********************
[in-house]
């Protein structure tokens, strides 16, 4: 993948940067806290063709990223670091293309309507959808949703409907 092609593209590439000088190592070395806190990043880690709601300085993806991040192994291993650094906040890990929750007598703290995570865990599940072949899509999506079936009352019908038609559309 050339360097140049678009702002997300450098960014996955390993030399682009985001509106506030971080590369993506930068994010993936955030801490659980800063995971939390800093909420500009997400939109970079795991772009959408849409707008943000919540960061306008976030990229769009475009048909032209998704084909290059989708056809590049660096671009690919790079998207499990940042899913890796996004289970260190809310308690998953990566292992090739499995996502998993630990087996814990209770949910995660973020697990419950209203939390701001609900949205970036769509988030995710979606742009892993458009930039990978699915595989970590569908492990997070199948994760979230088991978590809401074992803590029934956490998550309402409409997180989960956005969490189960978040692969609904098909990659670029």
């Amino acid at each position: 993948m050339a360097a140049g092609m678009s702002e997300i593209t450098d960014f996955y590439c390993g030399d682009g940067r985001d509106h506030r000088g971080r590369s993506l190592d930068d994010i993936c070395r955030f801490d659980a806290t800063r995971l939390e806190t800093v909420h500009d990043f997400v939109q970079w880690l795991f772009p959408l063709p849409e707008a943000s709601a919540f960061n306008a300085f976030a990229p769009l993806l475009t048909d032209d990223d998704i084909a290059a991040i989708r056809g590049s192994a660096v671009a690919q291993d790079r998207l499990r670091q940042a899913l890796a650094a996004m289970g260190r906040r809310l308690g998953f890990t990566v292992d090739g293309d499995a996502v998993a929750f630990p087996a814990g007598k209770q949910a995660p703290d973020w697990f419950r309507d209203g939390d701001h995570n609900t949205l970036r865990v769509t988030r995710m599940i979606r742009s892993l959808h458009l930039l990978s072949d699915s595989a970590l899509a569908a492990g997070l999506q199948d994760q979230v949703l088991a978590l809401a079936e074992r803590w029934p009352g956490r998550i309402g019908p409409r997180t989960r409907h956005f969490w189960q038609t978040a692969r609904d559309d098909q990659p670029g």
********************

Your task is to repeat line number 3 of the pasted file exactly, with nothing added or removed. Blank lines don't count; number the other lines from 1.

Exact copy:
């Amino acid at each position: 993948m050339a360097a140049g092609m678009s702002e997300i593209t450098d960014f996955y590439c390993g030399d682009g940067r985001d509106h506030r000088g971080r590369s993506l190592d930068d994010i993936c070395r955030f801490d659980a806290t800063r995971l939390e806190t800093v909420h500009d990043f997400v939109q970079w880690l795991f772009p959408l063709p849409e707008a943000s709601a919540f960061n306008a300085f976030a990229p769009l993806l475009t048909d032209d990223d998704i084909a290059a991040i989708r056809g590049s192994a660096v671009a690919q291993d790079r998207l499990r670091q940042a899913l890796a650094a996004m289970g260190r906040r809310l308690g998953f890990t990566v292992d090739g293309d499995a996502v998993a929750f630990p087996a814990g007598k209770q949910a995660p703290d973020w697990f419950r309507d209203g939390d701001h995570n609900t949205l970036r865990v769509t988030r995710m599940i979606r742009s892993l959808h458009l930039l990978s072949d699915s595989a970590l899509a569908a492990g997070l999506q199948d994760q979230v949703l088991a978590l809401a079936e074992r803590w029934p009352g956490r998550i309402g019908p409409r997180t989960r409907h956005f969490w189960q038609t978040a692969r609904d559309d098909q990659p670029g």